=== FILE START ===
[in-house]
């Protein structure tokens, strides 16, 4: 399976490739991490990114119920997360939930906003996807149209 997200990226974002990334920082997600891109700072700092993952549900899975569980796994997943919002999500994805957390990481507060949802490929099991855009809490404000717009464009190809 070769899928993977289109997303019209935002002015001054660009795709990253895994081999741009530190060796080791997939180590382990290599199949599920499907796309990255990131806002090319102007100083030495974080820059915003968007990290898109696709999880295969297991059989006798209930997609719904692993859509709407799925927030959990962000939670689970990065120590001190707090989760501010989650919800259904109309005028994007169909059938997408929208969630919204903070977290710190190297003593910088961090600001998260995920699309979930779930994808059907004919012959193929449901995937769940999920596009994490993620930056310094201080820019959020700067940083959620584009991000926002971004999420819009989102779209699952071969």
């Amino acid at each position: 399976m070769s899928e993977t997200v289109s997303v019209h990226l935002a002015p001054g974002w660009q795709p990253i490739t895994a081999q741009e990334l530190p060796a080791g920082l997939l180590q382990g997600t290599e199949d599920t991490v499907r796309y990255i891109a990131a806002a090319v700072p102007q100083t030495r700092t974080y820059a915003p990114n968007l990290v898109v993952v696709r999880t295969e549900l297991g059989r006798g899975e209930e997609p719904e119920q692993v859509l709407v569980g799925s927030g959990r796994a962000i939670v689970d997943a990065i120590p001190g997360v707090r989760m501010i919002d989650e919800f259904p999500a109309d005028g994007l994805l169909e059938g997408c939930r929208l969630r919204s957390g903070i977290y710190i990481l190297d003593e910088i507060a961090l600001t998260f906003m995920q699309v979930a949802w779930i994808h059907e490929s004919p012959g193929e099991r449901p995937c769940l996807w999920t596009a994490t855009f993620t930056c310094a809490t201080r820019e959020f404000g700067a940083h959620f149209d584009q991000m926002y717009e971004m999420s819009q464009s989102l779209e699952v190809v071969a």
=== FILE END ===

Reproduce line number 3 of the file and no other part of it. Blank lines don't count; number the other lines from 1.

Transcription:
């Amino acid at each position: 399976m070769s899928e993977t997200v289109s997303v019209h990226l935002a002015p001054g974002w660009q795709p990253i490739t895994a081999q741009e990334l530190p060796a080791g920082l997939l180590q382990g997600t290599e199949d599920t991490v499907r796309y990255i891109a990131a806002a090319v700072p102007q100083t030495r700092t974080y820059a915003p990114n968007l990290v898109v993952v696709r999880t295969e549900l297991g059989r006798g899975e209930e997609p719904e119920q692993v859509l709407v569980g799925s927030g959990r796994a962000i939670v689970d997943a990065i120590p001190g997360v707090r989760m501010i919002d989650e919800f259904p999500a109309d005028g994007l994805l169909e059938g997408c939930r929208l969630r919204s957390g903070i977290y710190i990481l190297d003593e910088i507060a961090l600001t998260f906003m995920q699309v979930a949802w779930i994808h059907e490929s004919p012959g193929e099991r449901p995937c769940l996807w999920t596009a994490t855009f993620t930056c310094a809490t201080r820019e959020f404000g700067a940083h959620f149209d584009q991000m926002y717009e971004m999420s819009q464009s989102l779209e699952v190809v071969a």